Reuters reported that on February 3, 2017, Federal Magistrate Judge Thomas J. Rueter in Philadelphia handed down an opinion ordering Google to comply with a search warrant to provide emails stored outside the United States. Judge Rueter’s decision is at odds with the U.S. Court of Appeals for the 2nd Circuit’s Microsoft Ireland Warrant case which was recently turned down for a rehearing.
According to Judge Rueter’s decision, electronically transferring data from a server in a foreign country to Google’s data center in California did not constitute a “seizure” because there was no meaningful interference with the account holder’s possessory interest in the user data.
The case pertains to two Stored Communication Act (SCA) warrants served on Google regarding the contents of emails. Google did submit emails that it knows were stored in the United States, but refused to provide emails that could be stored outside the country. Apparently, Google routinely breaks up emails and stores them within a network of servers outside the U.S. The company maintains it does not always know where certain emails might be located, and so declined to provide them under the Second Circuit’s Microsoft case.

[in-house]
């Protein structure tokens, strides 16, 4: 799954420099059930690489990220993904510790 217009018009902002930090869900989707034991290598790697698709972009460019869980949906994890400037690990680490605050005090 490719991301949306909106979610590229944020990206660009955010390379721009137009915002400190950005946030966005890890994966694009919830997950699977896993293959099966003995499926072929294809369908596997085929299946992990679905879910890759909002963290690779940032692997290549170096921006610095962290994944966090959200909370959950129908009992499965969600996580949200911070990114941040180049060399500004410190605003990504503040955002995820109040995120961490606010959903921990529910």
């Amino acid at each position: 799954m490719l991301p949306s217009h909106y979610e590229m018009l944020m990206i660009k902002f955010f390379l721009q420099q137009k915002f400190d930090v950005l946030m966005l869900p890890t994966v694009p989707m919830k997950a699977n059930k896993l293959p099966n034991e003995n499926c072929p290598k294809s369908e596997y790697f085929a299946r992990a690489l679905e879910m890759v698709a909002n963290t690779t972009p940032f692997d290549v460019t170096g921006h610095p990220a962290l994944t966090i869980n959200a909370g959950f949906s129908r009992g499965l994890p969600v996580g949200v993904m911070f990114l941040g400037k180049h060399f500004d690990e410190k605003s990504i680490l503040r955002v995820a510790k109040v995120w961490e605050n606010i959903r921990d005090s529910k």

Back in July of 2016, advocates such as the ACLU and the U.S. Chamber of Commerce had been pleased with the ruling in the Microsoft case (which said the company could not be forced to turn over documents stored on a server in Dublin, Ireland.) Now, eight months later, Rueter’s ruling orders Google to comply with the search warrant it received.
Many technology companies now consider the Stored Communication Act (SCA), a federal law dating to 1986, to be outdated.